I've been a student at University of the Pacific since Fall of 2013, and while I have always been relatively active on campus, it's only now, in my second-to-last year of my undergraduate degree that I am pursuing a social Greek organization.
In Fall of 2013, I officially began courses at my top choice university. Unfortunately, two weeks later, I was hospitalized and diagnosed with Stage II Hodgkin's Lymphoma, forcing me to put my education off for a year. You can read more about that struggle here and here. When I came back in Fall of 2014, I was different, and my actual education took a backseat to having the "college experience." I wanted to be social, as I hadn't been so for the last year. The result of my poor decisions? I failed two classes and started off my college career with a horrid GPA.
That poor GPA meant two things: I was at risk of being booted out of college, and I couldn't join any organizations on campus, most of which required a GPA of 2.5 and higher. So even when I met many women of the social Greek organizations at Pacific, even when I heard of their philanthropies, and even when I fell head-over-heels in love with Tri-Delta, I was not able to pursue them. Until this semester.
Now, all of the organizations on campus have their merits, and all of them are wonderful, beautiful places that serve as home for many wonderful people, but I did choose Tri-Delta for a few different reasons, which I want to elaborate on further.
As I got to know some of the people in my classes, I realized that a lot of them were in social organizations on campus. I became very good friends with a couple of women from Tri-Delta my very first semester on campus, and all of them were very friendly and helpful. That semester was rough on me for many reasons, namely that the university habitually treated me like a freshman socially, but a sophomore educationally, and I was often left to fend for myself. The women I met from the social sororities were adept at lending a hand and helping me to find my way around campus.
This later led to invitations to the house for meals, and I realized very quickly that not only were all of the members very inviting and friendly, but that I never felt uncomfortable in the house. I always felt welcome, not just by the women of the house, but also by the very atmosphere of the house. It felt like I could simply move in and be extremely happy there.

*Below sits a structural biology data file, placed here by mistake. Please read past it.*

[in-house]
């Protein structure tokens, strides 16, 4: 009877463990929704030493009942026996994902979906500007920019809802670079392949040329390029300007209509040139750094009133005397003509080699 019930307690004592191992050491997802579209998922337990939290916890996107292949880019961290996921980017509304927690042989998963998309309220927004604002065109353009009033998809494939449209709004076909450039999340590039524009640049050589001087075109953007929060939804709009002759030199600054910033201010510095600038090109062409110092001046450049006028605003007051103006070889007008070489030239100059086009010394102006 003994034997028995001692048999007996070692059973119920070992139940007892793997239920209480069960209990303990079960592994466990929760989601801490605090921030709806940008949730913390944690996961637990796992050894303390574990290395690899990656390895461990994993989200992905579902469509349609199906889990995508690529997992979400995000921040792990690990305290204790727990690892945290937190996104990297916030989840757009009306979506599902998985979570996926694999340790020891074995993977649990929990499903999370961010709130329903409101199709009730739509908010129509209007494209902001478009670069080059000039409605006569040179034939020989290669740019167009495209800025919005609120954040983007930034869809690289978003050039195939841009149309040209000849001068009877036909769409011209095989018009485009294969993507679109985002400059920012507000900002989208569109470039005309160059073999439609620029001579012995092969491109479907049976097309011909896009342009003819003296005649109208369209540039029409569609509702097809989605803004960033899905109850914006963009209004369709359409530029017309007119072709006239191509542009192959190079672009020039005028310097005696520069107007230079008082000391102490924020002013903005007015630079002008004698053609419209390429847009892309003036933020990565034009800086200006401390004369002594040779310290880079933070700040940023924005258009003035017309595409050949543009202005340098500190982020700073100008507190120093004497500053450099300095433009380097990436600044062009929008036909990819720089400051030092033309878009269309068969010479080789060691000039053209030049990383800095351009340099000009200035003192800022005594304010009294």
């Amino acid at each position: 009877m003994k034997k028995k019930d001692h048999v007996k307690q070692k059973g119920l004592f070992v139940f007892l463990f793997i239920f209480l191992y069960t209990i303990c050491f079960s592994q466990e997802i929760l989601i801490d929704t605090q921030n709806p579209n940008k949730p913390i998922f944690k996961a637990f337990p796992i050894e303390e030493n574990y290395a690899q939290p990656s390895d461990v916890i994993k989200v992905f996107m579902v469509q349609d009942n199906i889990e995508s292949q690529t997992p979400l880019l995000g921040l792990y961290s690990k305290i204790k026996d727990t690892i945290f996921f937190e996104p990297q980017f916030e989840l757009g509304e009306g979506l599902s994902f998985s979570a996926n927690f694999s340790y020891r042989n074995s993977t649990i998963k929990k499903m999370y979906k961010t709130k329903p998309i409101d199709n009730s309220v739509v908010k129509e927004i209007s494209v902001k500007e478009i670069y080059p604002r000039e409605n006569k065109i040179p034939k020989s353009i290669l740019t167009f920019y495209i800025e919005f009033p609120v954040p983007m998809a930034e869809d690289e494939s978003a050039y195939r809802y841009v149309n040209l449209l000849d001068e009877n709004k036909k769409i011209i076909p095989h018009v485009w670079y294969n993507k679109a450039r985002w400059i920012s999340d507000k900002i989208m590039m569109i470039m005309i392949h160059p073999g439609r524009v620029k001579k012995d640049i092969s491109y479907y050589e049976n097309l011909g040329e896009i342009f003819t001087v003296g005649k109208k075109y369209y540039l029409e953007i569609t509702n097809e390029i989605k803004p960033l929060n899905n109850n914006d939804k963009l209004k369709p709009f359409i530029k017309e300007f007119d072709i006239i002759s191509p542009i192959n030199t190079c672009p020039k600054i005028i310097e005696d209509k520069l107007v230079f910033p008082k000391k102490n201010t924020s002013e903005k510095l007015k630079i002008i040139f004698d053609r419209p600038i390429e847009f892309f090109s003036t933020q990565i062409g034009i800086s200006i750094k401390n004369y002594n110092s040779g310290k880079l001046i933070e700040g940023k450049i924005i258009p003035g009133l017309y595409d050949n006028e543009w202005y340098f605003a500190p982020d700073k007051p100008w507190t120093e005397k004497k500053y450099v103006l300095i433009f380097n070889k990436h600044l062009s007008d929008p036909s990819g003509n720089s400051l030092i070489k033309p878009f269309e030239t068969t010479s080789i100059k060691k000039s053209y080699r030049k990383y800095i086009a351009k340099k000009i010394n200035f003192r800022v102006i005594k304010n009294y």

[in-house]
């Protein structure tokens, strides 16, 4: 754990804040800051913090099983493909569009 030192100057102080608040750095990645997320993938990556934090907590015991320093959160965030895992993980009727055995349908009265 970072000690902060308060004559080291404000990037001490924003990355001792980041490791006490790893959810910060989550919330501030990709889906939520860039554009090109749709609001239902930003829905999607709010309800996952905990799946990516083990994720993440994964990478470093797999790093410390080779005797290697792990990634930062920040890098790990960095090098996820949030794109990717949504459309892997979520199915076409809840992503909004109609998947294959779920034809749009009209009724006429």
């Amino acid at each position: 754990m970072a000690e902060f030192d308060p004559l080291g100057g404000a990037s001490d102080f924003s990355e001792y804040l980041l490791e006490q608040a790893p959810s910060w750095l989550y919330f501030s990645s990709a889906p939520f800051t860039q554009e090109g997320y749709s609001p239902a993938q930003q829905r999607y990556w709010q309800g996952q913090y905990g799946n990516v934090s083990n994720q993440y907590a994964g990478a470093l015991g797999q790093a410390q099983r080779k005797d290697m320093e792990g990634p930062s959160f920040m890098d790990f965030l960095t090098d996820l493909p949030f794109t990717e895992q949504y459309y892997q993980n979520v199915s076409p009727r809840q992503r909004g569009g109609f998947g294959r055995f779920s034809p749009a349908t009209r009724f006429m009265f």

Then, I learned about their philanthropy, St. Jude's Children's Research Hospital. For those of you who aren't aware, St. Jude's is one of the world's premier pediatric cancer research centers, whose main mission is to find cures for childhood cancers. For obvious reasons, St. Jude's is very near and dear to my heart. While I was never treated there, their research helps to provide the cure that rid me of cancer. Their hard work and research is imperative to putting an end to needless deaths from one of the most awful diseases a person can develop.
There are so many stereotypes surrounding social sororities and fraternities, most of which are negative and many of which are blatantly untrue in modern society. One of the usually-positive stereotypes of social sororities is the irrevocable bond of sisterhood that comes with becoming a member. I had the tendency to disregard most of these stereotypes, as I wanted to start from scratch and form my own opinions about the women and the atmosphere. However, the theory that there is an immediate bond with your sisters is absolutely true for me.
I didn't pursue Tri-Delta with the thought of sisterhood and friendship, but I absolutely found it. Amidst my pledge class, I've found a family, and among my soon-to-be sisters, I've found a home away from home. I'm undeniably excited to be pledging for a sorority I love with women I love, and that's really more than I could ask for.